Some Calvinists (and perhaps others) argue that, in a world ruled by God, the God of the Bible, a single creaturely act can be both determined (pre-programmed by God) and free. And they claim that there are examples of this in Scripture (e.g., Joseph’s brothers selling him into slavery). Here I will point out several problems with this claim.
First, no where does Scripture explicitly say that a single creaturely act was both “pre-programmed” or “determined” and “free.” Admittedly, there are narratives about creaturely acts that could be interpreted that way, but they can also be interpreted otherwise (e.g., as foreknown by God but not pre-determined by God).
Second, I wonder why some contemporary Calvinists care to say that any creaturely act is “free.” Luther denied free will entirely. Calvin did his best to avoid the concept. It seems to me that the only reason a Calvinist would attempt to say that a single creaturely act is both pre-determined and free is to get God “off the hook,” so to speak for being the author of sin. Because, as they no doubt realize, if the action isn’t free then the person (God) determining it is the one responsible for it.
Third, what is meant by “free” in this argument? If all that is meant is that the creature acting in a pre-determined manner is doing what he wants to do (compatibilism), then the claim only raises a further question: From where did his “want” come? If the argument is only that a single creaturely act can be pre-determined and free in the compatibilist sense and that the creature’s desire is also pre-determined, then it loses much of its “punch” in a conversation with non-Calvinists because the latter believe “free” means “power of contrary choice” (non-compatibilism). And they believe creatures must have that kind of freedom when sinning and doing evil or else the one programming them must be the one responsible for their actions.
Fourth, usually the Calvinists who thus argue (viz., that a single creaturely act can be both pre-determined and free) desire to say that these two–pre-determination and being free–are not ultimately incompatible even if we, right now, do not see or know how that can be the case. But IF they mean a single creaturely act might conceiveably be pre-determined and free in the non-compatibilist sense (power of contrary choice) then a strong case can be made that the comnbination is inconceivable, that the two concepts fall into absolute contradiction. Having power of contrary choice IN A PARTICULAR ACTION means not being determined to act by anything outside the acting self.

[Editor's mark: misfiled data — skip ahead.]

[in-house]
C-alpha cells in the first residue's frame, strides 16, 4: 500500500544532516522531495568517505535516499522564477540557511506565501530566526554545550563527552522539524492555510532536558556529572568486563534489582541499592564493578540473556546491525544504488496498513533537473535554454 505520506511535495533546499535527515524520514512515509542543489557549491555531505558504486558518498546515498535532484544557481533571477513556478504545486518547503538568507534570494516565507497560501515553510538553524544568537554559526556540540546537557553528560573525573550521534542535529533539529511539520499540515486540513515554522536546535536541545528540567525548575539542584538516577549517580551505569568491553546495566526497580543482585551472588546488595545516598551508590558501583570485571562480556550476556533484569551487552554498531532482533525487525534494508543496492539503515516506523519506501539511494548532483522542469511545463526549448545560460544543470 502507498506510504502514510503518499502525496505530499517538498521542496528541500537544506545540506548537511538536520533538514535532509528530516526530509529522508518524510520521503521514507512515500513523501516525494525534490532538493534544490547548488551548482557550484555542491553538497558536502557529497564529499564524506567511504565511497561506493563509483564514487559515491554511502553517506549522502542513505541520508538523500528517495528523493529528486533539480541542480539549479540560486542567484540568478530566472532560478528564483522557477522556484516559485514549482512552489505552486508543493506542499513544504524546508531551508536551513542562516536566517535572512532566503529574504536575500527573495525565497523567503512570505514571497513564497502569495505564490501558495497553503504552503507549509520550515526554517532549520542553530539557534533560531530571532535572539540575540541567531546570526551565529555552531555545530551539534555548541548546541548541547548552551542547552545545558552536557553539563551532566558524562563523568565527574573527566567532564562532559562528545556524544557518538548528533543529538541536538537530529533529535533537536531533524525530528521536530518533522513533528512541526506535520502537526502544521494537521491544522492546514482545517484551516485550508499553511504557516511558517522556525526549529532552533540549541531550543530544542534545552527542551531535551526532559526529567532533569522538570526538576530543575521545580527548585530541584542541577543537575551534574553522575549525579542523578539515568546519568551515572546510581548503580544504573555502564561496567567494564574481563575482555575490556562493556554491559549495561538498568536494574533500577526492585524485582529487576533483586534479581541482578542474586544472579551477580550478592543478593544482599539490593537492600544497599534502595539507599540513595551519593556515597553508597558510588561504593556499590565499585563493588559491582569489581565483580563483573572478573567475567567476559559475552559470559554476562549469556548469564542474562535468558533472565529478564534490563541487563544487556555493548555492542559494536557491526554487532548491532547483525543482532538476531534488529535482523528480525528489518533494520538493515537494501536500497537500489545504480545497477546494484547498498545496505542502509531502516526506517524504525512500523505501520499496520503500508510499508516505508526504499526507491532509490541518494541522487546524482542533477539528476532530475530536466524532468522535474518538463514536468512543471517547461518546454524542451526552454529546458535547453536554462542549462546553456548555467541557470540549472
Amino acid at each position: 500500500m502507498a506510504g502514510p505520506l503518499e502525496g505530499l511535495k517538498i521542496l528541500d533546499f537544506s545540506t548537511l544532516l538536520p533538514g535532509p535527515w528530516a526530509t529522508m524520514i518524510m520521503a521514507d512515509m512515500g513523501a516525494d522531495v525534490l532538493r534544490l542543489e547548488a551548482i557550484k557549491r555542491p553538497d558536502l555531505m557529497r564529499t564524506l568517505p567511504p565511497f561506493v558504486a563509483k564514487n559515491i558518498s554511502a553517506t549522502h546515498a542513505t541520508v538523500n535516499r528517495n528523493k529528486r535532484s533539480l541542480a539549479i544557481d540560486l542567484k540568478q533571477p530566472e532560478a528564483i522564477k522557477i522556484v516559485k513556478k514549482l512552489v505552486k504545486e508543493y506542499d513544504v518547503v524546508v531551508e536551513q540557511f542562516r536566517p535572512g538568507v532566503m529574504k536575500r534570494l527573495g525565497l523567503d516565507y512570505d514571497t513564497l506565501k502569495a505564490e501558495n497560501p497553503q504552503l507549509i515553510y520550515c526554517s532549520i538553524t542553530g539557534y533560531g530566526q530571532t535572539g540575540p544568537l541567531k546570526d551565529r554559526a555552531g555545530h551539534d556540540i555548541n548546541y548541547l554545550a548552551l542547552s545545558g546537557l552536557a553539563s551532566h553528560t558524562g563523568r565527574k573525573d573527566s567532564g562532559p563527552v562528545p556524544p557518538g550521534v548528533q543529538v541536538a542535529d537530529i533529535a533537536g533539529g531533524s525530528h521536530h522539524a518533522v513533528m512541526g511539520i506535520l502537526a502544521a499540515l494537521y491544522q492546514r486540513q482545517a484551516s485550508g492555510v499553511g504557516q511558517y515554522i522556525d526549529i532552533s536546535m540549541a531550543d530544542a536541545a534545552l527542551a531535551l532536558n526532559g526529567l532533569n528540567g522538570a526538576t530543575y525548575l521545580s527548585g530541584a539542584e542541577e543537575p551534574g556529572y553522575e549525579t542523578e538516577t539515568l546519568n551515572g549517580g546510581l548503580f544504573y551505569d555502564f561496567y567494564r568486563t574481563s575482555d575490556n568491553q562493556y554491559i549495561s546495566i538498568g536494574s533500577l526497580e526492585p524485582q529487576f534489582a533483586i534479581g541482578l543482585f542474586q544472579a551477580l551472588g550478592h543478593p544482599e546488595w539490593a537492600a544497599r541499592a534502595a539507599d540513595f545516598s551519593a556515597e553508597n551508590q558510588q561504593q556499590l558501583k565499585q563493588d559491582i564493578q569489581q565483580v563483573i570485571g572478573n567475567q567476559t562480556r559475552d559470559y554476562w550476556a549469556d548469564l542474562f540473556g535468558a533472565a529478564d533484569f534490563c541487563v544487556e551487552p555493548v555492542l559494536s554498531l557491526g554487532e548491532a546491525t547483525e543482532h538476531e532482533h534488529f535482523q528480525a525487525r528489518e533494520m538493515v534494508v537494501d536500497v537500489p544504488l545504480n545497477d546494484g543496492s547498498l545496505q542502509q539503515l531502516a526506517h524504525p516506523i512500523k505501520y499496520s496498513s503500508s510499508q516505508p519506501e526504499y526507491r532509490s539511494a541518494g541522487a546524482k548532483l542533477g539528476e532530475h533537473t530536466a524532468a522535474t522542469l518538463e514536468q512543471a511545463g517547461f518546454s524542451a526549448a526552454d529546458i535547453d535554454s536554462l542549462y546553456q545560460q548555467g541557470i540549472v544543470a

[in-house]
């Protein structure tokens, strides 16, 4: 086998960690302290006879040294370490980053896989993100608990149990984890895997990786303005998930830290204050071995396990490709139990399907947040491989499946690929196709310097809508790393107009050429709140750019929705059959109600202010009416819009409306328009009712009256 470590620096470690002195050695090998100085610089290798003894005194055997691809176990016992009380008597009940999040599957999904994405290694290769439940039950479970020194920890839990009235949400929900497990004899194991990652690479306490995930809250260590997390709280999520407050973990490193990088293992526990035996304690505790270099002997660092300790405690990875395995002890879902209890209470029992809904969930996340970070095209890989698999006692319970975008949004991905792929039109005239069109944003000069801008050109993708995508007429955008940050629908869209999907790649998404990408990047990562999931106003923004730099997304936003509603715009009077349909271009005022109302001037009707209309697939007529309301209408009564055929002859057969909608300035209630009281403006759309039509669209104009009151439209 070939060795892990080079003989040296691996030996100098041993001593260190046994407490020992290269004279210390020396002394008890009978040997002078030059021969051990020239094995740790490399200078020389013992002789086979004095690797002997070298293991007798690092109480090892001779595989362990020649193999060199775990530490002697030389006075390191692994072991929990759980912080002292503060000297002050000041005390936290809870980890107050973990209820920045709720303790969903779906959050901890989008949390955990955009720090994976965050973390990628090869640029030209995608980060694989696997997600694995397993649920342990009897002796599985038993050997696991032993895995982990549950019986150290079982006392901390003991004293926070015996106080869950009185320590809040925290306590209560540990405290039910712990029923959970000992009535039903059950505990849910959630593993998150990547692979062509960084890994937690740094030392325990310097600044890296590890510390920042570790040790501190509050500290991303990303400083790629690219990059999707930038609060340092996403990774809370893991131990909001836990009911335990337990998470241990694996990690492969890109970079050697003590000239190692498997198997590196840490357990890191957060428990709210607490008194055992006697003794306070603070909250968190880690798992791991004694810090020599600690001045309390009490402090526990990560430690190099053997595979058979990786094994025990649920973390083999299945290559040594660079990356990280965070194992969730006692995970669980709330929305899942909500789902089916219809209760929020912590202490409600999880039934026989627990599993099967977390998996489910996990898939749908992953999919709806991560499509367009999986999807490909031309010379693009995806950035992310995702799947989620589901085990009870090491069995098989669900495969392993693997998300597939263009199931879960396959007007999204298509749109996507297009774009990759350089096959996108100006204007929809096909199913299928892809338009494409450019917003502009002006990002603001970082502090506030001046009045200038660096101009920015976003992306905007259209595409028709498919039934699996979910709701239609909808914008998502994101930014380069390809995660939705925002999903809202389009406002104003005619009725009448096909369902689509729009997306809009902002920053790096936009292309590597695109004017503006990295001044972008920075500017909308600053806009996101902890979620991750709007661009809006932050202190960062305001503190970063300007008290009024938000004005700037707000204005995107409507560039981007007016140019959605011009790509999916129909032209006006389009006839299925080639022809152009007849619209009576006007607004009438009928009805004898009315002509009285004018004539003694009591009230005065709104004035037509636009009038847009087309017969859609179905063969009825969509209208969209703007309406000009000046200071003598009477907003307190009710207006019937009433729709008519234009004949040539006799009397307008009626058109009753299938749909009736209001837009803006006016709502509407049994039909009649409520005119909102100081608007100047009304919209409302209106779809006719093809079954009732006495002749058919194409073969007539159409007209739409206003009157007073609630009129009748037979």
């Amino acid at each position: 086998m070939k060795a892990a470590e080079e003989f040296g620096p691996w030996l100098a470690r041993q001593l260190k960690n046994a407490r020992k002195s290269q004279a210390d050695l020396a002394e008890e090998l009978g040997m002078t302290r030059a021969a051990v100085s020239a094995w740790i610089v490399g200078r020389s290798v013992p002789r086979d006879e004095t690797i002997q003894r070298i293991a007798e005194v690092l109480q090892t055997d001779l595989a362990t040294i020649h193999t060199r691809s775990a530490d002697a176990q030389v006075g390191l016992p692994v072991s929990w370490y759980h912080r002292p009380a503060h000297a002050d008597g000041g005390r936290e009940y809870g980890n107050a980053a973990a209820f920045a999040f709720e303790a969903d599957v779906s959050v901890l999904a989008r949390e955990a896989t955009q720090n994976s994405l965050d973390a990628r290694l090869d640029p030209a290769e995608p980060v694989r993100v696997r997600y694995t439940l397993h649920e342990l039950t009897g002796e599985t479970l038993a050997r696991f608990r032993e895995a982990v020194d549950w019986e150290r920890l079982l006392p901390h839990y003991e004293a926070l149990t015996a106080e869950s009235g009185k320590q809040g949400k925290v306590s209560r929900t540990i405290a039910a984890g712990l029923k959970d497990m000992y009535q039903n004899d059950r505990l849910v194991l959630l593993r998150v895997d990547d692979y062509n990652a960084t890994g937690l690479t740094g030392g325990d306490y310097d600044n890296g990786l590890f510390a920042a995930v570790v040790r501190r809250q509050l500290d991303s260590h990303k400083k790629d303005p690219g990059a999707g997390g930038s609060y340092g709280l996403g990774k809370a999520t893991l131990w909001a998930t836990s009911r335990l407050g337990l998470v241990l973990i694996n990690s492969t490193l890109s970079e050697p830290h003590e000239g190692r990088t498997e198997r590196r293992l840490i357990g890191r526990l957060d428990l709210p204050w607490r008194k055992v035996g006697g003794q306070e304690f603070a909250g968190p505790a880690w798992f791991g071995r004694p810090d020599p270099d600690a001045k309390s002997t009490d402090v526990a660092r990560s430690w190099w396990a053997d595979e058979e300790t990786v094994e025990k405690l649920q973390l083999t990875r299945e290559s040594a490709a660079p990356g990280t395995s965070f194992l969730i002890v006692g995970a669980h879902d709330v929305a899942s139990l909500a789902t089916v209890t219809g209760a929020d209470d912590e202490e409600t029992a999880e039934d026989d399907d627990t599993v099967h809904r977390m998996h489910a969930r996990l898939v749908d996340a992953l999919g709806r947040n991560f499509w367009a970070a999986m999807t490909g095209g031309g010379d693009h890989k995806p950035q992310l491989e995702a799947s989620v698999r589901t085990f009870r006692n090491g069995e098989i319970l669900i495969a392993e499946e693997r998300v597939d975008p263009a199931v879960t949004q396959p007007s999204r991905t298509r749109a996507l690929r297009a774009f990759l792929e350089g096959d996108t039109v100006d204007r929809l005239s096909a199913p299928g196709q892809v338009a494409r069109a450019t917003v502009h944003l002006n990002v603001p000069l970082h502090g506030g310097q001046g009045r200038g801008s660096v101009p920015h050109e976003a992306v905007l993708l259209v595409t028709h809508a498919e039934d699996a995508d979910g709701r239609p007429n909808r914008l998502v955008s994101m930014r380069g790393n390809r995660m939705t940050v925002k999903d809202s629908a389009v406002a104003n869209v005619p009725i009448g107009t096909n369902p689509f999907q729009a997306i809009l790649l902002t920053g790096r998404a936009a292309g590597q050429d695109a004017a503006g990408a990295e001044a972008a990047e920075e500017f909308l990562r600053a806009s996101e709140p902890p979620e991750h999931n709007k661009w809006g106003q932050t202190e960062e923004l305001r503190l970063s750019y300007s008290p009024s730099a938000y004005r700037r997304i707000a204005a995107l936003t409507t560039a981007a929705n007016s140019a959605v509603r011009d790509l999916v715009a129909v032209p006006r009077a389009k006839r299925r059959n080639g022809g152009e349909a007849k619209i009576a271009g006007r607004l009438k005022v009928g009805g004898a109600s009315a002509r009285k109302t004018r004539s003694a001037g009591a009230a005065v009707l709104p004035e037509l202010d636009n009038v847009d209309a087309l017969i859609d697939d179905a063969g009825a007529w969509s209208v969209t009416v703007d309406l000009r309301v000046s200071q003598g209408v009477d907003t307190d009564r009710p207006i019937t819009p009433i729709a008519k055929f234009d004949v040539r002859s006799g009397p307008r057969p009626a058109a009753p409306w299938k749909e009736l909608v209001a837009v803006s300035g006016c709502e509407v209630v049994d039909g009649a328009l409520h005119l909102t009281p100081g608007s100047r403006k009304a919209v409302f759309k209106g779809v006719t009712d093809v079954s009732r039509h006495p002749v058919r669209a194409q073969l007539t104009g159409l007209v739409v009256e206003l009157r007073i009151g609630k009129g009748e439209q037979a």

(Whether power of contrary choice is conceivable is another issue not directly relevant here. Edwards argued it is not and yet attributed it to God, so there is an argument for it unless someone is willing to say that even God does not have power of contrary choice.)
My conclusion is that a single creaturely act can be both pre-determined and free in the compatibilist sense of “free” (merely doing what one wants to even if one could not do otherwise) but that a single creaturely act cannot be both pre-determined and free in the libertarian sense (power of contrary choice) because the two ideas cancel each other out — logically. In other words, it is inconceivalbe (not merely not presently known as to “how”) that a single creaturely act could be both pre-determined and free in the non-compatibilist sense. And if the Calvinist simply means that a single creaturely act can be both pre-determined and free in the compatibilist sense he has the burden of explaining the source of the sinful/evil intention, motive, desire that brought about the single sinful act. And he has the burden of explaining how God can be good and design, ordain, and render certain sin and evil and how sin and evil can be evil if God, who is perfectly good, designs, ordains and renders them certain.
Addendum: As a strong believer in libertarian freedom, I nevertheless do not have any problem with God over riding a creature’s freedom and determining her to serve a function and purpose in God’s historical project–so long as that does not involve doing evil. For example, God raised up Cyrus to serve him and may have pre-determined some of Cyrus’s actions, but that does not make Cyrus guilty of anything. The “rub” for me and other Arminians (and other Christian believers in free will) only comes when looking at actions that are sinful and actions that are salvific–namely repentance and faith. If God determines a creature’s sin, then the creature cannot be guilty. If God determined people’s repentance and faith he would determine everyone to repentance and faith or else hell would be God’s will which would totally undermine “God is love.”
[Link to original post location and comments at Roger Olson’s blog.]